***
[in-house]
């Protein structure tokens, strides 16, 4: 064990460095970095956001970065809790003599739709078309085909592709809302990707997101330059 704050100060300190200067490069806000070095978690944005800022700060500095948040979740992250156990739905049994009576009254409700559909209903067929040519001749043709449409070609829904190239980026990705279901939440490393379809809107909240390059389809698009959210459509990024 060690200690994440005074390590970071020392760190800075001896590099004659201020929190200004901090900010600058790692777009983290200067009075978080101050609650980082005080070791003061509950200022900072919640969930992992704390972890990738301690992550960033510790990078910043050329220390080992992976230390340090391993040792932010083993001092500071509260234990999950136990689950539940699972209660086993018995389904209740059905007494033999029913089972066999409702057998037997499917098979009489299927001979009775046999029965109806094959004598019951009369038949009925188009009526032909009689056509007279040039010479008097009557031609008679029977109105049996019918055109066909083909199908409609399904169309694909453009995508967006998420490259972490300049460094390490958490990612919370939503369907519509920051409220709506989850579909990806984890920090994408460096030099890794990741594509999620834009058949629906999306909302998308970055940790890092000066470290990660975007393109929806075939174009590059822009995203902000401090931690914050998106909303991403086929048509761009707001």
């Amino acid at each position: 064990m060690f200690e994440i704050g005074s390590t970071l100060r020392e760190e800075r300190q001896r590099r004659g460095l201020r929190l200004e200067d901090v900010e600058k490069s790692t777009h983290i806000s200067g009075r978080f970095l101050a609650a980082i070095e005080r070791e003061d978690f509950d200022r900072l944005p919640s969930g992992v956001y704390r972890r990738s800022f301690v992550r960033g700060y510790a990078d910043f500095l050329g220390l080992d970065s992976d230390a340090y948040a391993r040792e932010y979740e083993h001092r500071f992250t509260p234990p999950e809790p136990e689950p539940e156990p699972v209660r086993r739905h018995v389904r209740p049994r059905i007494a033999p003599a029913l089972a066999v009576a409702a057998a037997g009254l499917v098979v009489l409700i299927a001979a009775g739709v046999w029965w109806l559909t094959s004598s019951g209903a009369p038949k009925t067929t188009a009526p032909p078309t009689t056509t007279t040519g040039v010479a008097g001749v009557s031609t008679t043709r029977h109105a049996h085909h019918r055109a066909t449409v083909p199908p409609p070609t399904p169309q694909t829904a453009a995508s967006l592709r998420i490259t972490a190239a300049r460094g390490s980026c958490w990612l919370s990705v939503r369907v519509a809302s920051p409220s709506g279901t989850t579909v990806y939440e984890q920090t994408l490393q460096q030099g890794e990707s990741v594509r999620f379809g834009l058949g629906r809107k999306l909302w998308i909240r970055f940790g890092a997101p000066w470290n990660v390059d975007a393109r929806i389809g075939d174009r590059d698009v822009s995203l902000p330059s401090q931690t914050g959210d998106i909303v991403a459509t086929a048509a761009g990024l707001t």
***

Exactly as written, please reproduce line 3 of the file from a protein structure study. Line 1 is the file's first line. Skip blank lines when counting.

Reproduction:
């Amino acid at each position: 064990m060690f200690e994440i704050g005074s390590t970071l100060r020392e760190e800075r300190q001896r590099r004659g460095l201020r929190l200004e200067d901090v900010e600058k490069s790692t777009h983290i806000s200067g009075r978080f970095l101050a609650a980082i070095e005080r070791e003061d978690f509950d200022r900072l944005p919640s969930g992992v956001y704390r972890r990738s800022f301690v992550r960033g700060y510790a990078d910043f500095l050329g220390l080992d970065s992976d230390a340090y948040a391993r040792e932010y979740e083993h001092r500071f992250t509260p234990p999950e809790p136990e689950p539940e156990p699972v209660r086993r739905h018995v389904r209740p049994r059905i007494a033999p003599a029913l089972a066999v009576a409702a057998a037997g009254l499917v098979v009489l409700i299927a001979a009775g739709v046999w029965w109806l559909t094959s004598s019951g209903a009369p038949k009925t067929t188009a009526p032909p078309t009689t056509t007279t040519g040039v010479a008097g001749v009557s031609t008679t043709r029977h109105a049996h085909h019918r055109a066909t449409v083909p199908p409609p070609t399904p169309q694909t829904a453009a995508s967006l592709r998420i490259t972490a190239a300049r460094g390490s980026c958490w990612l919370s990705v939503r369907v519509a809302s920051p409220s709506g279901t989850t579909v990806y939440e984890q920090t994408l490393q460096q030099g890794e990707s990741v594509r999620f379809g834009l058949g629906r809107k999306l909302w998308i909240r970055f940790g890092a997101p000066w470290n990660v390059d975007a393109r929806i389809g075939d174009r590059d698009v822009s995203l902000p330059s401090q931690t914050g959210d998106i909303v991403a459509t086929a048509a761009g990024l707001t």